In a move effectively striking down a previous ban on gun ranges within city limits, Chicago's City Council voted hurriedly and unanimously Wednesday to allow for indoor ranges to be licensed, though several caveats to the newly-approved ordinance dictate how and where they can operate. A judge ruled the gun-range ban illegal shortly after it was overturned by the Council.
As HuffPost Chicago wrote yesterday, the ordinance came largely as a reaction to a federal lawsuit against the city's ban on ranges. In order for one to obtain a firearm permit in Chicago, a prospective gun owner must go through a brief training course at a firing range. Since ranges had, until now, been banned within the city, those seeking a permit had to travel to the suburbs to pursue taking up arms legally.
Under the new ordinance, prospective Chicago gun owners can go to a range allowed under a special use permit, as the Chicago Sun-Times reported. Ranges within city limits must be fully enclosed and will only be allowed in manufacturing zones and must be located at least 1,000 feet away from any schools, parks, place of worship, day care facilities, liquor stores, libraries, museums, hospitals or residential districts. The ranges may only operate between the hours of 9 a.m. and 8 p.m.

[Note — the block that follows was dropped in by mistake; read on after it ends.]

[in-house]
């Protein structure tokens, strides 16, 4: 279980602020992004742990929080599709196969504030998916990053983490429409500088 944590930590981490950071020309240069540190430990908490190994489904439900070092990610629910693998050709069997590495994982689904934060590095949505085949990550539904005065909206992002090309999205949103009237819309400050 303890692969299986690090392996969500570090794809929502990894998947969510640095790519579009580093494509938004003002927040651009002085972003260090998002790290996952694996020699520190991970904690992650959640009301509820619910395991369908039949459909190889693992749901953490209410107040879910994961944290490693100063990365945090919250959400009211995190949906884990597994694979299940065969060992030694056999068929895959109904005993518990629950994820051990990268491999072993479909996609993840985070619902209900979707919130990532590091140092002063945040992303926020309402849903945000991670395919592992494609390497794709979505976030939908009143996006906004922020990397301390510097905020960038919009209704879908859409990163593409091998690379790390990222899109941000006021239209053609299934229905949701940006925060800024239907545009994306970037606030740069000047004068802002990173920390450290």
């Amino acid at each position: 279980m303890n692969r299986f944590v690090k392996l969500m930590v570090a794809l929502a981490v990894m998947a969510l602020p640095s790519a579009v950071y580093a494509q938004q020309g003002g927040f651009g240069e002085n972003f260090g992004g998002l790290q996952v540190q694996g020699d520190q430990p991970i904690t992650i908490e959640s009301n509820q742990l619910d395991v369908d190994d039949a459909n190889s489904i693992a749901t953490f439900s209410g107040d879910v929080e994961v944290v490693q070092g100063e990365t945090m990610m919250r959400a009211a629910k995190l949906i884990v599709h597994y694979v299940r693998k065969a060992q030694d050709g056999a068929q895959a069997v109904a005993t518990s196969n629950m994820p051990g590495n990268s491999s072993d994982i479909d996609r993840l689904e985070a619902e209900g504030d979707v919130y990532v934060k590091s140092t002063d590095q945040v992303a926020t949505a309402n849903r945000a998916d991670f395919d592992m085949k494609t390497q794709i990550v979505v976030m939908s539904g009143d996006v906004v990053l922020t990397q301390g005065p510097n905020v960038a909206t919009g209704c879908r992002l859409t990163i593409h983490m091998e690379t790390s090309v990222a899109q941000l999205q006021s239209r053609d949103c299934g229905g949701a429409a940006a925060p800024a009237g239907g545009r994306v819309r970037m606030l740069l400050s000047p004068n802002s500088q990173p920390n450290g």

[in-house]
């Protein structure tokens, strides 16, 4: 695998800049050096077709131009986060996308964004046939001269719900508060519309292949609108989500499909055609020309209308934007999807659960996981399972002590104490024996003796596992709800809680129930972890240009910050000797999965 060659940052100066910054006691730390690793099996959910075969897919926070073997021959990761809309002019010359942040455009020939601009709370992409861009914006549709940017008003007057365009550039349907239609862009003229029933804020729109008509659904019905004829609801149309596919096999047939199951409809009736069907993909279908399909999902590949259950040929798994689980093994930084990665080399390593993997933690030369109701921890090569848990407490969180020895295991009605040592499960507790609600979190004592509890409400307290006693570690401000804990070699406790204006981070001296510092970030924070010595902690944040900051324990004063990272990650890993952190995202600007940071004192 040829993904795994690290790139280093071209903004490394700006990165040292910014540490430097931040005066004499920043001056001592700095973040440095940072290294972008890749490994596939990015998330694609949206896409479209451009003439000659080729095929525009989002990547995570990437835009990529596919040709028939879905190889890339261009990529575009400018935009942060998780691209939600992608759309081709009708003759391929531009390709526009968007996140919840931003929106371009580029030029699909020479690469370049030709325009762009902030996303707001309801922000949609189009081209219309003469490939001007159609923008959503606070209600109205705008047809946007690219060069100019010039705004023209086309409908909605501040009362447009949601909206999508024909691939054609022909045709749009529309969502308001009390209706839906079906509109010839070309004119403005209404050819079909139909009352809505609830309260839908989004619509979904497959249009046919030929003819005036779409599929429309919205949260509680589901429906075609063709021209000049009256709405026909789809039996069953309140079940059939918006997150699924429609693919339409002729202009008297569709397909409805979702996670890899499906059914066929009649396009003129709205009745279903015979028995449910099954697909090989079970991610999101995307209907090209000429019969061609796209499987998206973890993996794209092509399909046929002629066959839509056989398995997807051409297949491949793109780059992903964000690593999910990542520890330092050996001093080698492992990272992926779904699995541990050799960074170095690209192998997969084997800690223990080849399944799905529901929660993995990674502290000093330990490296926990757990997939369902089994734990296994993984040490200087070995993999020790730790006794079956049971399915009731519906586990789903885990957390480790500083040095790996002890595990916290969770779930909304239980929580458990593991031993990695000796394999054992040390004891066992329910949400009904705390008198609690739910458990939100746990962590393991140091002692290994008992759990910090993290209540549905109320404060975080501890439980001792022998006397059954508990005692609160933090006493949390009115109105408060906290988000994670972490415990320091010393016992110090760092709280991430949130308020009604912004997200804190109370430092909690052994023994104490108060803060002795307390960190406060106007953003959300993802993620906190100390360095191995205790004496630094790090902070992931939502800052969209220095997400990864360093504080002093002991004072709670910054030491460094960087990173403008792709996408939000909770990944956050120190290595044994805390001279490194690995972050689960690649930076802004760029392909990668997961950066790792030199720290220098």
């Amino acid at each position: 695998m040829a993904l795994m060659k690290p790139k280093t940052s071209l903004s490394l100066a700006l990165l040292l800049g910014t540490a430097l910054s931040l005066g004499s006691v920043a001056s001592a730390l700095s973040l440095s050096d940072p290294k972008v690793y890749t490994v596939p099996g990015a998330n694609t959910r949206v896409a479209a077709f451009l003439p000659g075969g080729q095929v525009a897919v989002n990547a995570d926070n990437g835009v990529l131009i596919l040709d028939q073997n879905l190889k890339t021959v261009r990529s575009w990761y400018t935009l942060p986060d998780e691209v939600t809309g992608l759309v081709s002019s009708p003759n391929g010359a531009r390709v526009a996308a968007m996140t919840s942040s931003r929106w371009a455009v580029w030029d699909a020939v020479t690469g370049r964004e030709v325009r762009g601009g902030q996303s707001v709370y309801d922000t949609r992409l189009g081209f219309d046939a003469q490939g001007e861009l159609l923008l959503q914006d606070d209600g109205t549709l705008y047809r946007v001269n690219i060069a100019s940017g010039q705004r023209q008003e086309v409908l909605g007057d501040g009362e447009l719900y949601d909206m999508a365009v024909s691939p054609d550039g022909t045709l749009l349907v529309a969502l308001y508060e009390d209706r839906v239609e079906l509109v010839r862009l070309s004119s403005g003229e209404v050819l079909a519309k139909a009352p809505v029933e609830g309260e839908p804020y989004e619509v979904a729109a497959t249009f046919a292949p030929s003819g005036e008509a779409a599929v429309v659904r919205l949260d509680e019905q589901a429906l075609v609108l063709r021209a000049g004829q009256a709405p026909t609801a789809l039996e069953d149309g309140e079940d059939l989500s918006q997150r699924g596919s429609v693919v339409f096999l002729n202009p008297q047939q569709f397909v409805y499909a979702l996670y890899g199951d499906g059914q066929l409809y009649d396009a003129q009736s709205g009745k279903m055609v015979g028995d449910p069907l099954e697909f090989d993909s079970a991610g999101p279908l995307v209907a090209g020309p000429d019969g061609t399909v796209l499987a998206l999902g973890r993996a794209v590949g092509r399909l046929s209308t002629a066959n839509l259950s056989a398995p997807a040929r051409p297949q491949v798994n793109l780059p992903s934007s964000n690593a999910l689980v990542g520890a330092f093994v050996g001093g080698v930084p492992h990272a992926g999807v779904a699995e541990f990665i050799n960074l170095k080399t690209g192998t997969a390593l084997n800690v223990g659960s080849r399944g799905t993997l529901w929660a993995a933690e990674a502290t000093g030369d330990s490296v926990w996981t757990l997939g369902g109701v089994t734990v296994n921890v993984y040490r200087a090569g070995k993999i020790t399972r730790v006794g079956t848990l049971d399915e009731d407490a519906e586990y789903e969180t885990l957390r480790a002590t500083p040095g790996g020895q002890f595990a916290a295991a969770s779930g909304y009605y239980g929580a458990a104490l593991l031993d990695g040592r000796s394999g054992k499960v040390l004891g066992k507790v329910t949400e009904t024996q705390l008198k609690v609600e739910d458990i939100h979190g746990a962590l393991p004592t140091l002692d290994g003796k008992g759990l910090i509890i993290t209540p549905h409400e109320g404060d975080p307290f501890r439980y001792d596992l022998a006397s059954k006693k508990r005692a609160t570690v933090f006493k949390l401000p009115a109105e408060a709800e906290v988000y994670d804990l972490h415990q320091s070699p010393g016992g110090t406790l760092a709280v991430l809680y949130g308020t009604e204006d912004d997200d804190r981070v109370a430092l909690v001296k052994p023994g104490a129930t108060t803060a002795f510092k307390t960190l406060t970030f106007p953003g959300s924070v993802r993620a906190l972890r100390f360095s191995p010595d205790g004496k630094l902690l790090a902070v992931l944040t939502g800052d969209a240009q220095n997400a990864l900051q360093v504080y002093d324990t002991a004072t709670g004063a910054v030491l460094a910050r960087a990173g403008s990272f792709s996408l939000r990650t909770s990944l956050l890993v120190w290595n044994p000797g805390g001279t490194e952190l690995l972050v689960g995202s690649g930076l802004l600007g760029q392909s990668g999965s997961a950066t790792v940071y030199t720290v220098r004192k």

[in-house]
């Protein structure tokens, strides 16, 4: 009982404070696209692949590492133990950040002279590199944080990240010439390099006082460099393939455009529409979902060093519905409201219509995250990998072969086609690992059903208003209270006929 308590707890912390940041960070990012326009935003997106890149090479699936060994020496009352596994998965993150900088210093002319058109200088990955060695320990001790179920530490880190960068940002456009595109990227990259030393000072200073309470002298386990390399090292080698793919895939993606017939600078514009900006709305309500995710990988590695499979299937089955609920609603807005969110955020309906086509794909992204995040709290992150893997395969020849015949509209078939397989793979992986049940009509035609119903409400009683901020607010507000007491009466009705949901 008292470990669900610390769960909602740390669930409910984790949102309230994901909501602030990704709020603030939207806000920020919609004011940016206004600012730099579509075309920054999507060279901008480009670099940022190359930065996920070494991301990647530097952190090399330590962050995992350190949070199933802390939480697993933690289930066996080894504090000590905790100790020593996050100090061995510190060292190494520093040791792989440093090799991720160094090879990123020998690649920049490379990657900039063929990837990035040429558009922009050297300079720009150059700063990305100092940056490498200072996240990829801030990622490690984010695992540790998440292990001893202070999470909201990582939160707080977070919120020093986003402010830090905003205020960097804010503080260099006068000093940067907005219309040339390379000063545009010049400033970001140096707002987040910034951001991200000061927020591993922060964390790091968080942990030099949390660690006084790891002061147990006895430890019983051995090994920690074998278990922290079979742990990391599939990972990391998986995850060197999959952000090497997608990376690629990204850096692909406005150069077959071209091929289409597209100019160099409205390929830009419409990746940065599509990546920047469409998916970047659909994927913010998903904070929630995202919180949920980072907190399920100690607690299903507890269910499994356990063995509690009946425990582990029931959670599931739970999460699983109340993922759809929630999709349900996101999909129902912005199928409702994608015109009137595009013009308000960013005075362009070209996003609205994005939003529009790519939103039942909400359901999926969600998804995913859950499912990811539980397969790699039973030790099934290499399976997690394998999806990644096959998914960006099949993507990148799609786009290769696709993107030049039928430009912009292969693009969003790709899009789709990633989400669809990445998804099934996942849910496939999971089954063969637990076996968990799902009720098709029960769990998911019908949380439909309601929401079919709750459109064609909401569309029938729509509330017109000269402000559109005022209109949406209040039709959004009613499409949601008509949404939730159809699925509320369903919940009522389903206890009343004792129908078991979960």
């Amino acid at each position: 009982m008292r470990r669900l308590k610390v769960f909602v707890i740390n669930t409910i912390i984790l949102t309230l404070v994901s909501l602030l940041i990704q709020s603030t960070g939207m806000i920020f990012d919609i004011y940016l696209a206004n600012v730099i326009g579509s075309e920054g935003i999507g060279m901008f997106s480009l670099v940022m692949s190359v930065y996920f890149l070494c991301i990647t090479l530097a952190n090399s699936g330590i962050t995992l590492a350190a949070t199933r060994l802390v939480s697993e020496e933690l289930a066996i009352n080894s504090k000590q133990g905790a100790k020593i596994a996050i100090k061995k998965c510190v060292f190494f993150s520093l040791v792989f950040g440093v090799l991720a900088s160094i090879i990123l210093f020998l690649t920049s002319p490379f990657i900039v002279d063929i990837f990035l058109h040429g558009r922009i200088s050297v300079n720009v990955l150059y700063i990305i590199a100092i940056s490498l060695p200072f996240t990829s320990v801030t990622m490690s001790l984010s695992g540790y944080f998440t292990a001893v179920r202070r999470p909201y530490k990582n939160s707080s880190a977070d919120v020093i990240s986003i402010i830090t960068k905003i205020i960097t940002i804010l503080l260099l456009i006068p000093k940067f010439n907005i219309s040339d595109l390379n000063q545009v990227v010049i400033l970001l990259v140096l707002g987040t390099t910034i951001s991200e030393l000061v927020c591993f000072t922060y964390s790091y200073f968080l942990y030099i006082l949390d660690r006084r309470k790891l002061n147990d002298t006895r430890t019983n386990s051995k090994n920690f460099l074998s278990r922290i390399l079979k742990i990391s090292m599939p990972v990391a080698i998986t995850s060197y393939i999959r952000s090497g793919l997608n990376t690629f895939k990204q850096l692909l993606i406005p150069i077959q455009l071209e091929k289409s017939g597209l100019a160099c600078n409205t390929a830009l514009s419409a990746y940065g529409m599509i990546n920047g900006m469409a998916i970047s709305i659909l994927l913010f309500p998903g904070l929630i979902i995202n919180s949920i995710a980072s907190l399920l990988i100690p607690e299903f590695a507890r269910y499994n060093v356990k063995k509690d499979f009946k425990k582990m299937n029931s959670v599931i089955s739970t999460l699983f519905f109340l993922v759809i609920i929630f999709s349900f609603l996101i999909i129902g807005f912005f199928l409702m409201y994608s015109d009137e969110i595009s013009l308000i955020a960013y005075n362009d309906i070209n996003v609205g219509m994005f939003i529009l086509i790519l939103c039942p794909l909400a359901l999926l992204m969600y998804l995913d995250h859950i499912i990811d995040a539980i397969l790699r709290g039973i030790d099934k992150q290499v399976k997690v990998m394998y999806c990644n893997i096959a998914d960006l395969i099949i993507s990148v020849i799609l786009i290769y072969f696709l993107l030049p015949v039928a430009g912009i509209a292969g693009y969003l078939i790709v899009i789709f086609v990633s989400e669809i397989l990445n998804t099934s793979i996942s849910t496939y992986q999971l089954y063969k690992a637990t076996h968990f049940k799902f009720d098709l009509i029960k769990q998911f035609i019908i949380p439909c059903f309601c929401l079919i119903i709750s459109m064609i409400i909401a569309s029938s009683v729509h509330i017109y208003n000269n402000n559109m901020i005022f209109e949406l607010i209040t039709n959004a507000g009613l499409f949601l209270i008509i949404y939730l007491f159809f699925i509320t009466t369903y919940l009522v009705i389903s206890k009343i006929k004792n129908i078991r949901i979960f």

(Scroll down to watch footage from the ordinance being approved in Wednesday's City Council meeting.)
The permits for the ranges are pricey -- $4,000 for every two years, according to NBC Chicago.
The National Rifle Association has criticized the ordinance as still too restrictive and has left the door open for another lawsuit, according to the Sun-Times' report.
Last year, the Supreme Court struck down the city's previous handgun ban and then-Mayor Richard M. Daley had forced through the previous ordinance that required range training without allowing ranges within city limits, which inspired lawsuits from gun-rights advocates, AP reported.
As expected, the previous provision banning firing ranges in Chicago was defeated in court shortly after the City Council approved their new ordinance Wednesday, according to Bloomberg.
“The plaintiffs are entitled to a preliminary injunction against the firing-range ban,” U.S. Circuit Judge Diane Syke said in her ruling [PDF]. "The harm to their Second Amendment rights cannot be remedied by damages, their challenge has a strong likelihood of success on the merits, and the city’s claimed harm to the public interest is based entirely on speculation.”
Watch video from the City Council meeting:
View more videos at: http://www.nbcchicago.com.